Our group guided walks are always scheduled during a time in the year when weather is the most favourable in that region for walking. This doesn’t guarantee that the weather will be as anticipated so we do ask that walkers be prepared for all conditions. For self guided trips we will provide you with seasons during which you can book in. Anything outside of these seasons isn’t preferable. On each walk page you will find a link that takes you to the Bureau of Meteorology’s website for information on past weather averages.
Will I have to carry a heavy pack?
All our holidays are pack free experiences with all the logistics being organised for you. All your luggage will be moved ahead for you so you won’t need to carry a heavy pack. All you will need to carry with you is a small day pack containing your lunch, water and camera. You can bring up to 25kgs of luggage anything over that amount please speak to the office.
Where am I getting picked up from?
Details about where your holiday will commence from can be found on the relevant walks page. We will also include this information in your walks notes.
What time does my trip start and finish?
Details about what time your trip will start and finish can be found on the relevant walkspage. We will also include this information for you in your walk notes.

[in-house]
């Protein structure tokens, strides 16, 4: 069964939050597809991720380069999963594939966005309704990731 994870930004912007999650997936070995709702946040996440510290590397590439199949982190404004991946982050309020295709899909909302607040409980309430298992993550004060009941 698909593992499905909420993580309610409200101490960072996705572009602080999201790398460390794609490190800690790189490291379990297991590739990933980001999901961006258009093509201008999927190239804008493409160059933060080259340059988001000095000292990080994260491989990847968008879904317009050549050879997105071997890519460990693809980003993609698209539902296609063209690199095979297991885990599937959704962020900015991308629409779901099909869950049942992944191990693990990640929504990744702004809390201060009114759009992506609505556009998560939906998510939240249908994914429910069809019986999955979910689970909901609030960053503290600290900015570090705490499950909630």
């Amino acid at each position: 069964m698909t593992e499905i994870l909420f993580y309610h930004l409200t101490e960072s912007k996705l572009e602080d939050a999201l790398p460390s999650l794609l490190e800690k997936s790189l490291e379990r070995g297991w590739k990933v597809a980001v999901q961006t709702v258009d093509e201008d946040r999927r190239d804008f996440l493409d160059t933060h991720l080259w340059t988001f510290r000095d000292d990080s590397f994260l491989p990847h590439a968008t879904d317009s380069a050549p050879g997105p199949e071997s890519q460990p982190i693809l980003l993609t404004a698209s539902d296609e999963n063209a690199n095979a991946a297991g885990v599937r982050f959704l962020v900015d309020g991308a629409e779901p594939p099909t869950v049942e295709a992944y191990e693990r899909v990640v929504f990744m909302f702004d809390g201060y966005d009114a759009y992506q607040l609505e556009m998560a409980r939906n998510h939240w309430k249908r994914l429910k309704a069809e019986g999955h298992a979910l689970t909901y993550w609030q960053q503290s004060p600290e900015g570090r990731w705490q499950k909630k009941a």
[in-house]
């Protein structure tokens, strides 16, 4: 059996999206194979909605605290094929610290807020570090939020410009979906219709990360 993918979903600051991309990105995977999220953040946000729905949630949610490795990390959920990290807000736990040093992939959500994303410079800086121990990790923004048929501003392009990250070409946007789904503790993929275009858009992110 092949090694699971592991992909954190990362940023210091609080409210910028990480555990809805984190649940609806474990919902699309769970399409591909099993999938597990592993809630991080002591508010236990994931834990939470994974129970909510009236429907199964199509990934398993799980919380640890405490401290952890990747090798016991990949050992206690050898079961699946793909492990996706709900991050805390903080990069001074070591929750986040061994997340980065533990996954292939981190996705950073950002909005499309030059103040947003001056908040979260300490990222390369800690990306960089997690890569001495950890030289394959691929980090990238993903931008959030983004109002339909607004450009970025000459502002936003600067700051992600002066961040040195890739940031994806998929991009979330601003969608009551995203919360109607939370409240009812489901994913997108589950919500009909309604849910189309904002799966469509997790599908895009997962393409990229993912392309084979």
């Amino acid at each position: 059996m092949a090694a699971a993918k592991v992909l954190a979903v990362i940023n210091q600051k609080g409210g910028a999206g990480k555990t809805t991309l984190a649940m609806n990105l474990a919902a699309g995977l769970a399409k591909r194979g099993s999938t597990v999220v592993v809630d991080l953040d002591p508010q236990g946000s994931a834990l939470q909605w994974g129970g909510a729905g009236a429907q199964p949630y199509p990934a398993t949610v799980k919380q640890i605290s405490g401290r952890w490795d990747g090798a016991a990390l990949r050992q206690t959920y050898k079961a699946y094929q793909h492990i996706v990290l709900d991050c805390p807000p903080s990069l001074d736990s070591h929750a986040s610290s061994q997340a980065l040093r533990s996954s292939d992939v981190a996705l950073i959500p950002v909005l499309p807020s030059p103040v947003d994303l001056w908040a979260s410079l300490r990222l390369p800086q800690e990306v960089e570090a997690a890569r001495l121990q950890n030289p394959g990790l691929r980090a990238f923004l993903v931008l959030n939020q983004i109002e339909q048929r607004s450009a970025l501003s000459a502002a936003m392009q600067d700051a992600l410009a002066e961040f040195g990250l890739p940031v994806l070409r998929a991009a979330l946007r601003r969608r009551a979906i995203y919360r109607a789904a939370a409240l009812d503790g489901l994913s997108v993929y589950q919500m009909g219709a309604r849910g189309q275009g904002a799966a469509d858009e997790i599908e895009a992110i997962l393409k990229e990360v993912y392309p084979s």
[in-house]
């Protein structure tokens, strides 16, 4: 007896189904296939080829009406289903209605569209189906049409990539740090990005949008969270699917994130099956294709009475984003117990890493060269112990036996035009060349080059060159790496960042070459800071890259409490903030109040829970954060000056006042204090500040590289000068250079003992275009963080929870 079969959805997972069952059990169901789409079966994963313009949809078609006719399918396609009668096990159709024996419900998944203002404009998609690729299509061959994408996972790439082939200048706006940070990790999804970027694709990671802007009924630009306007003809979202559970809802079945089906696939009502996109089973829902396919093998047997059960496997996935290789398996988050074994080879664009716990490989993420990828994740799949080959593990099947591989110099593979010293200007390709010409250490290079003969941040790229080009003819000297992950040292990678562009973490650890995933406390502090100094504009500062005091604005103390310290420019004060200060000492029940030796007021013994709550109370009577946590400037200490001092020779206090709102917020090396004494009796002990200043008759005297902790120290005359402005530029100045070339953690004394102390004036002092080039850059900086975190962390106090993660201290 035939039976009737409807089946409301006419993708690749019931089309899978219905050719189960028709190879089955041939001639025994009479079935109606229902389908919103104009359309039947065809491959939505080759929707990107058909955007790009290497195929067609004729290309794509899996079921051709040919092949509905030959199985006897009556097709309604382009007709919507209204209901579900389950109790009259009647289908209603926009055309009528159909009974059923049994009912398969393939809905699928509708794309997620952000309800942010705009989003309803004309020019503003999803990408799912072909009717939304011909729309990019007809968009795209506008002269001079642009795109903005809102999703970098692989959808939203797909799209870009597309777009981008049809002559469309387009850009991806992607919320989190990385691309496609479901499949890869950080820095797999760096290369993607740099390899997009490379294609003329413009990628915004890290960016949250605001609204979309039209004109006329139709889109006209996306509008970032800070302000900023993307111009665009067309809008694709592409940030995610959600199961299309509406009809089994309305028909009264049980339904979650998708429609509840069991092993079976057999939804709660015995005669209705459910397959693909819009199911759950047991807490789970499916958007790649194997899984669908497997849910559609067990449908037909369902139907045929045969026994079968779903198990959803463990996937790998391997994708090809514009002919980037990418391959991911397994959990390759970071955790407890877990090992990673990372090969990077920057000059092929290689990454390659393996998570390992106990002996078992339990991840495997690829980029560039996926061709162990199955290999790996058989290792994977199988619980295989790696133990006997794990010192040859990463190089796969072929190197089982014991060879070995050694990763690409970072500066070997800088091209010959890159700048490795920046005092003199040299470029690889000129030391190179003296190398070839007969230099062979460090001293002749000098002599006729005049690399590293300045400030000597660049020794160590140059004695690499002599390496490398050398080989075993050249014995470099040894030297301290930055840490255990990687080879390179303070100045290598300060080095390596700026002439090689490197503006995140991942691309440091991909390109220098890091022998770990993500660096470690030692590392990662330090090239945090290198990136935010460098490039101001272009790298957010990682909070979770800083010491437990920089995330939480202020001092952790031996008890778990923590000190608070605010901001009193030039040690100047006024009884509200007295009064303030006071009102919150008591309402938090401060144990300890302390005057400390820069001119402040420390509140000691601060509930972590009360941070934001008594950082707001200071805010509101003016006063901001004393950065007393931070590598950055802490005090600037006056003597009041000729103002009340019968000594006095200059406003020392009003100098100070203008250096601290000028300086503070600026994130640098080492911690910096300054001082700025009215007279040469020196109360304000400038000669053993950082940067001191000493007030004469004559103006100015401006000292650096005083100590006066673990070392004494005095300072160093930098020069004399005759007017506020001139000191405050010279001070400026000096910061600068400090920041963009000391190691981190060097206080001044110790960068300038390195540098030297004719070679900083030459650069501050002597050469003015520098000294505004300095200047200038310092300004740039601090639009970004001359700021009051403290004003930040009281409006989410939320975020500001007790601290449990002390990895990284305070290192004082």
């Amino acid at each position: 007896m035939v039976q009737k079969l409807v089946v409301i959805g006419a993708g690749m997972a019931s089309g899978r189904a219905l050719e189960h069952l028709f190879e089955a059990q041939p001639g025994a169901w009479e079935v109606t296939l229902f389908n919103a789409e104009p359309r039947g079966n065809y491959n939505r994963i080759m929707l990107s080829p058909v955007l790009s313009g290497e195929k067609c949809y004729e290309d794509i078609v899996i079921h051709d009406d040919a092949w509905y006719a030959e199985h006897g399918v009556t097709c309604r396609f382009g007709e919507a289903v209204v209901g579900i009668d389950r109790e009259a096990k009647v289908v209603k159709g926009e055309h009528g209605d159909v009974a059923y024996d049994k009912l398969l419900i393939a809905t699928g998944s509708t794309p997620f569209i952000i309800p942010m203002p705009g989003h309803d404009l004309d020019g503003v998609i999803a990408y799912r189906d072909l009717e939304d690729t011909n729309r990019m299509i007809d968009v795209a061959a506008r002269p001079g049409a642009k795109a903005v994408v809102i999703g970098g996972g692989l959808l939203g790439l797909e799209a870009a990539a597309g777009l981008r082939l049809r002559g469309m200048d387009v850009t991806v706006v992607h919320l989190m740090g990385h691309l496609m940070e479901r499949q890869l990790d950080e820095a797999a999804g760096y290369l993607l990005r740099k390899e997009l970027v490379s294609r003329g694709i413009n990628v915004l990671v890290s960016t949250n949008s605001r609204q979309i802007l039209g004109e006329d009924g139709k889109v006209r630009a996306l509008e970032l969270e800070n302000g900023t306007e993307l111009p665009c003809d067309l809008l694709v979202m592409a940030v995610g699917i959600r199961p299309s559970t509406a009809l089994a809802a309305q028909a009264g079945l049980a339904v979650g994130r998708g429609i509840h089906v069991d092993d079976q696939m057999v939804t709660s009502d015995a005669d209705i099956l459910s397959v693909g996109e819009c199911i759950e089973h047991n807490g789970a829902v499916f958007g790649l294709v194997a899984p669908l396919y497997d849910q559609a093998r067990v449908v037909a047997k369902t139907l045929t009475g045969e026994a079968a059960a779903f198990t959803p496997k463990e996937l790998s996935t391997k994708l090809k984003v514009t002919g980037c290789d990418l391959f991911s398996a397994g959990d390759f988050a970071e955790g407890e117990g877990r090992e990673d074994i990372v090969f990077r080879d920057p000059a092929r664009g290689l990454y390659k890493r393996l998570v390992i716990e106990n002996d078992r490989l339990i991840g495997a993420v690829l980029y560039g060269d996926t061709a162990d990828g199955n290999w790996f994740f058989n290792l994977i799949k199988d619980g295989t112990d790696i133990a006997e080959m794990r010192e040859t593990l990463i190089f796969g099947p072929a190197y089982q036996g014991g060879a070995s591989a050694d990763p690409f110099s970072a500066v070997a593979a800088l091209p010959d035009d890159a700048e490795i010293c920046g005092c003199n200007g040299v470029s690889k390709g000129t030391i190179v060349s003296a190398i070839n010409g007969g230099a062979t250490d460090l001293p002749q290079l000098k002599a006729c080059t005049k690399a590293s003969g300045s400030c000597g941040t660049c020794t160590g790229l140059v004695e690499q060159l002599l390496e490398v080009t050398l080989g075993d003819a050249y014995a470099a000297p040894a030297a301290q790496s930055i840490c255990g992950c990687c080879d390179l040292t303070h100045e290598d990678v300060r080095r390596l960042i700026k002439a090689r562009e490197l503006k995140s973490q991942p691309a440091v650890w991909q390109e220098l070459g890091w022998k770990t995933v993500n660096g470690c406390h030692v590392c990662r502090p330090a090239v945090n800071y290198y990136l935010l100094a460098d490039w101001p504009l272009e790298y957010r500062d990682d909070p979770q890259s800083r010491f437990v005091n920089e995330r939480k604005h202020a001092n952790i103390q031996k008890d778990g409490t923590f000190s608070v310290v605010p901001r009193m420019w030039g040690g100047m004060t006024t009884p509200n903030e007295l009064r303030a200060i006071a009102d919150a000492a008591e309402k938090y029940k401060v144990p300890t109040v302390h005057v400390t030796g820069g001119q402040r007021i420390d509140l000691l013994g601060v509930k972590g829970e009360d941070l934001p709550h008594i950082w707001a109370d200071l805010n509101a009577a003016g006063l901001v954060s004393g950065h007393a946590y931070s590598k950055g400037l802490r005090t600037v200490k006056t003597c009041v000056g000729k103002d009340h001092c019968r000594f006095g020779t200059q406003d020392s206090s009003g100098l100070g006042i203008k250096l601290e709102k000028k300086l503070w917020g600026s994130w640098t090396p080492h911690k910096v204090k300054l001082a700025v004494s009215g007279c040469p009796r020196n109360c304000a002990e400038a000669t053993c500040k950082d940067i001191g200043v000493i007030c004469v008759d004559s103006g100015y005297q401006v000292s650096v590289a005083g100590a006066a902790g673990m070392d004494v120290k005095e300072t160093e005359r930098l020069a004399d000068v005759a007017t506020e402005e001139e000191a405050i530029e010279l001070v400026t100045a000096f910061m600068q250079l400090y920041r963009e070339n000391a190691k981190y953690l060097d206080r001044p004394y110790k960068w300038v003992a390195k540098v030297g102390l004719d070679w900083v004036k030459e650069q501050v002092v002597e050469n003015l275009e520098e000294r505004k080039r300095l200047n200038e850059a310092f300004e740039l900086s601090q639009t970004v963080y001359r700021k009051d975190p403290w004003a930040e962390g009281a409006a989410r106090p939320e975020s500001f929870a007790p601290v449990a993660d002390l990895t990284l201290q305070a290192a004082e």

Can you cater for my dietary requirements?
Please ensure that you make us aware of any dietary requirements that you may have at the time of booking. We aim to cater for all requirements big or small.
Can you match me up to twin share with another traveller on group guided trips?
We make every effort to match solo walkers of the same gender up to twin share on group guided departures. Unfortunately this isn’t always possible. If you are a solo walker who is willing to twin share then we will require you to book with the single supplement included on your booking. We will endeavour to match you up with another solo walker, if successful the single supplement will be removed from your final balance owing.
Do I have to pay a single supplement if I’m a solo walker?
Unfortunately, Australian hotel accommodations (like the ones we use) charge the same, or just about the same price, regardless of whether there is one or two people in the room. This means that to cover the cost of the accommodation for your trip we do need to pass on a single supplement surcharge. This isn’t a cost that we make any margin on and it is simply to cover the fact that the total room cost isn’t being apportioned over two walkers. This guarantees you the solo use of your own room and private bathroom and on occasion the added advantage of the use of a lounge which may or may not be shared with one other room. Please get in contact with us if you are unsure.
Do I need to bring my own snacks?
You won’t need to bring your own snacks to your holiday. We provide all the snacks that you should need on the track. Most people tell us that there was too much food on their trip! If you are a particularly big eater, or have a favourite snack that you take on hikes then by all means feel free to bring something along.
Will I have my own ensuite bathroom?